Mr. Eddy Ochigbo is the gentleman beside me in this pix. At the time, he was Editor of then famous but now rested Hotline Magazine in Kaduna. Permit me to tell you a short story so you may appreciate why I truly appreciate this man.
I had gone to Hotline to drop an application for employment as a reporter and was told to wait for the Editor to be interviewed. For all the times I was asked to come, I did but Mr. Ochigbo was never on seat.
The day I finally met him, he apologised and told me he had to do a number of trips out of town. We were about settling down for the interview when the publisher, Alhaji Hassan Sani Kontagora (Magajin Rafin Kontagora) walked in. Straight at me he came: “What are you doing here?” he thundered. I told him I was looking for a job. “My friend there is no job here,” he replied. “Come,” he commanded and I followed him out of the Editor’s office. Pointing at another office, he told me, “Go there and introduce yourself to them. If you can write, you have a job but if you can’t, I don’t ever want to see you here again.”
That was the beginning and end of the interview. Now if you know the Magajin Rafi, you would have pictured what happened between us. I must admit it was quite a scary moment. To think that I had no journalism training, not even a day of trying to write for journalistic purposes, I almost made up my mind not to return to that office again but for Eddy Ochigbo.
After the publisher left, I went back to the Editor’s office. He asked if I had ever practiced and I answered in the negative. He asked again if I believed I could write and this time my answer was in the positive. He said that was the first thing I needed. He asked me to write on any issue and bring it to him the next day.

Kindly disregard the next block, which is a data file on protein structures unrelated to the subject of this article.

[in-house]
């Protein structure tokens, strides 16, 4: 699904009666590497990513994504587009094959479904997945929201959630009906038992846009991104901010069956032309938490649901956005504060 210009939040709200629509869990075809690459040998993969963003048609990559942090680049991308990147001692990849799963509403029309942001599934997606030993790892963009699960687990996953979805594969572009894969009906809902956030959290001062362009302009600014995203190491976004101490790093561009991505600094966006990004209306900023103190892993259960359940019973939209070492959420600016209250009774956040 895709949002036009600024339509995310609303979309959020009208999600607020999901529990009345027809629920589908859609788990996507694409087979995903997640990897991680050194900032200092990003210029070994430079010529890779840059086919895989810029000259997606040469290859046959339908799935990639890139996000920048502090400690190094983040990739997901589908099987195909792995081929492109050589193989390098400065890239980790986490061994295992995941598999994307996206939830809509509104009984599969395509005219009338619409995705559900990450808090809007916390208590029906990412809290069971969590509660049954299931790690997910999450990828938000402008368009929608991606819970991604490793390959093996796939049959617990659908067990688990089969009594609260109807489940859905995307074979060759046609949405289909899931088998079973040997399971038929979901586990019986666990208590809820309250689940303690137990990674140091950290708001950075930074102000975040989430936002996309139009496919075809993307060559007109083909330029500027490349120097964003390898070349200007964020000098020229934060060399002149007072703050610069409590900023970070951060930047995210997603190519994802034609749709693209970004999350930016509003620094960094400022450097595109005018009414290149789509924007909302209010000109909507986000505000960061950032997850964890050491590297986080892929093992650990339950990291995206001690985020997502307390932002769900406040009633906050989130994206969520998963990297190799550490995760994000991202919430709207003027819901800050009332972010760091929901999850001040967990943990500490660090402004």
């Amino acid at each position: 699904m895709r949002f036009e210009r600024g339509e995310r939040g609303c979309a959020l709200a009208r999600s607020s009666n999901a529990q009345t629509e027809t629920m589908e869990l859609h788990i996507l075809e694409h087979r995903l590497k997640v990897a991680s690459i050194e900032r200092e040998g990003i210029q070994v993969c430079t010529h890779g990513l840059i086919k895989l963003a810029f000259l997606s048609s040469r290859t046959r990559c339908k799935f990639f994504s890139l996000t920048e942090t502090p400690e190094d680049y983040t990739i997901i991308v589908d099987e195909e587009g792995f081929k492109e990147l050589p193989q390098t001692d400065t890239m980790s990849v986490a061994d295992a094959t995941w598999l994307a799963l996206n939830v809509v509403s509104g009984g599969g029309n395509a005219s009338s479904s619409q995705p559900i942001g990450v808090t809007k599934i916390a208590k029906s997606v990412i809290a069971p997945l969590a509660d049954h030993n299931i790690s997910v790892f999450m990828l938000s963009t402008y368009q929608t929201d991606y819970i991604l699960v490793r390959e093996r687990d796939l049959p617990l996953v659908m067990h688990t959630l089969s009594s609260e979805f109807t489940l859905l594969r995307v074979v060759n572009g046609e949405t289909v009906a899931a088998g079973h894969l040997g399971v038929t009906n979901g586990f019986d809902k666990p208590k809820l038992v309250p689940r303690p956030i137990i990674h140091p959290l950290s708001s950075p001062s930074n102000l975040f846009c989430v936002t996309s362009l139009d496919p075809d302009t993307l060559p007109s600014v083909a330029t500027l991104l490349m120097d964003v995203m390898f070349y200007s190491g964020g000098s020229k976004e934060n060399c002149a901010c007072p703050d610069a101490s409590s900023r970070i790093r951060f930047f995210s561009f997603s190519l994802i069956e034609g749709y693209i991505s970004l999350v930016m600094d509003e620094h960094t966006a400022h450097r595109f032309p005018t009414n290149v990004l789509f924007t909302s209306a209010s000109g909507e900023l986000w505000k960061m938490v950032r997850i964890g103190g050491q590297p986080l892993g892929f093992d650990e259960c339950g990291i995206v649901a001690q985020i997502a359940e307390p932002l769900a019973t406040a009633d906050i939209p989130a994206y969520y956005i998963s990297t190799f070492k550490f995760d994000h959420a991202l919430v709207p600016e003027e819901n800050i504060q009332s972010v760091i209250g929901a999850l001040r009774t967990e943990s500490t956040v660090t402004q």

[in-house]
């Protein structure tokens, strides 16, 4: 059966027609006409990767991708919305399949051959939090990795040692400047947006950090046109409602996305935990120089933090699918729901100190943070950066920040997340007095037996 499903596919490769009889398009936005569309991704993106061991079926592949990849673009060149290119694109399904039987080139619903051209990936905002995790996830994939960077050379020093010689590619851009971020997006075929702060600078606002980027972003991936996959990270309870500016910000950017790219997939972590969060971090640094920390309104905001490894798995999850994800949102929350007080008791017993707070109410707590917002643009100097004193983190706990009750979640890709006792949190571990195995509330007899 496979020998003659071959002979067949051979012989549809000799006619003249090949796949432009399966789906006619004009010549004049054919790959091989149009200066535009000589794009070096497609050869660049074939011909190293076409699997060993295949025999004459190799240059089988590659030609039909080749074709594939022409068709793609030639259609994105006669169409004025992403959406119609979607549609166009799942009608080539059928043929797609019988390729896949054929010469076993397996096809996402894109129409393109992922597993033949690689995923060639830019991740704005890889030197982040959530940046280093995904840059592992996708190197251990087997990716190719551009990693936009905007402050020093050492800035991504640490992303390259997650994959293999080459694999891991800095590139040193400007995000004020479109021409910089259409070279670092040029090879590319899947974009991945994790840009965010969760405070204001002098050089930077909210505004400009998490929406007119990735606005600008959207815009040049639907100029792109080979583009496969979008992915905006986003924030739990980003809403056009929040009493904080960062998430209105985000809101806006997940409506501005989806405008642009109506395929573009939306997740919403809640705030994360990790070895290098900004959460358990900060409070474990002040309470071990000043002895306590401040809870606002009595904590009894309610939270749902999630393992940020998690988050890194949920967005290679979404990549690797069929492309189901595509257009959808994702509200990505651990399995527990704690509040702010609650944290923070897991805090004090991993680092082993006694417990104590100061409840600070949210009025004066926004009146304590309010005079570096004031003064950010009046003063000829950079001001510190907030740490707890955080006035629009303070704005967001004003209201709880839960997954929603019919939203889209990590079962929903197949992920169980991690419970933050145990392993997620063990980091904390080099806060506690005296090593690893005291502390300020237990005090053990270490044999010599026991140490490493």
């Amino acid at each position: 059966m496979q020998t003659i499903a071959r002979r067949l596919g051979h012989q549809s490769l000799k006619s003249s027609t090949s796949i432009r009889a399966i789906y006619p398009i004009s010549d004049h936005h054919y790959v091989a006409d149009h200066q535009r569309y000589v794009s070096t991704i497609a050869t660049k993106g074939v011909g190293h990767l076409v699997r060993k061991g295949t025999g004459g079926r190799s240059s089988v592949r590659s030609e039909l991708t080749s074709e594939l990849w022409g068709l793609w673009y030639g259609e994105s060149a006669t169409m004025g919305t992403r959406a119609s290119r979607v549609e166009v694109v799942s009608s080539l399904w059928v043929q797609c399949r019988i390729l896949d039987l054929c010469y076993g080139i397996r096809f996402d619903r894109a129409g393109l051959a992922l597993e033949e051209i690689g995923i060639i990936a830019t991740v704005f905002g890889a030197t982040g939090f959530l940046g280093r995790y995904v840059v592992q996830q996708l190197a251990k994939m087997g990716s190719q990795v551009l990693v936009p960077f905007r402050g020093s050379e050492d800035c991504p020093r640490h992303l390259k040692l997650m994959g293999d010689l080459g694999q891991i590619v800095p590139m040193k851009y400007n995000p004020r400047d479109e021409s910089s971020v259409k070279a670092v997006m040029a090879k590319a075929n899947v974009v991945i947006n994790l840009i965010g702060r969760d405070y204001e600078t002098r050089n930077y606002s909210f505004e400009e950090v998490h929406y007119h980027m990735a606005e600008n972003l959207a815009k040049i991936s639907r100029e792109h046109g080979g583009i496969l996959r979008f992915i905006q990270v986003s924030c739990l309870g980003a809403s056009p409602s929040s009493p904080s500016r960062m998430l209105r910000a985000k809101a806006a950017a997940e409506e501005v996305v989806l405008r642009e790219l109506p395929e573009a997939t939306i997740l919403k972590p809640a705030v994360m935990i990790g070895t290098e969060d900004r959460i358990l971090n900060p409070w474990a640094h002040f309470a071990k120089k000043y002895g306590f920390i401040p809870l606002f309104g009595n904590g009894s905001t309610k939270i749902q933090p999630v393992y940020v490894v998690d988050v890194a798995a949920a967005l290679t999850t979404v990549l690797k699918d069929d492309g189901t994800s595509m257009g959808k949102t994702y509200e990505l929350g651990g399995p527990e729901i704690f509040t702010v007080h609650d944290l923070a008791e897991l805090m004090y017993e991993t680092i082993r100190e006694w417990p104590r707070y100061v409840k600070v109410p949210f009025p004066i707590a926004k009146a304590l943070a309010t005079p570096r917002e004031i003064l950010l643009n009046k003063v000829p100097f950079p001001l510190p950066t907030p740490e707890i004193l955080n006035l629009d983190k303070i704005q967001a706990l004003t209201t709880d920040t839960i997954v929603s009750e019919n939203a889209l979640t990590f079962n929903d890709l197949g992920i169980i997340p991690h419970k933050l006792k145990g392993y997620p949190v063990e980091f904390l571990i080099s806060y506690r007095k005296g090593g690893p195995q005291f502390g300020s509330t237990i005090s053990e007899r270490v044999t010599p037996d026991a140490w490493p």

The next day, he read my piece and told me I could write. What a boost! From thence, Mr. Ochigbo took to training and personally guiding me. I was given tasks that I completed satisfactorily. Before long, I became the favourite of the publisher. He gave me a room in his house, made sure I ate each time he ate. From a job seeker, I became family. It was all thanks to the tutelage of Mr. Ochigbo.
When I later went to journalism school, I found things rather easy. Mr. Ochigbo prepared me to be the best and for the two different programmes that I undertook, I came out the best each time.
Today is Mr. Ochigbo’s birthday. How else do I celebrate such a man than bore you with such lengthy write-up? A very humble fellow he is. He makes writing easy and exciting. Anything he cracks turns out a masterpiece. Lest I forget, he is a table tennis champion.
May God favour you all the days of your long and healthy life. May the riches of heaven be your lot. May the good seeds you have sown grow to become fruits you shall joyfully reap. Happy birthday sir. My Jottings are joyful, not Joyless sir.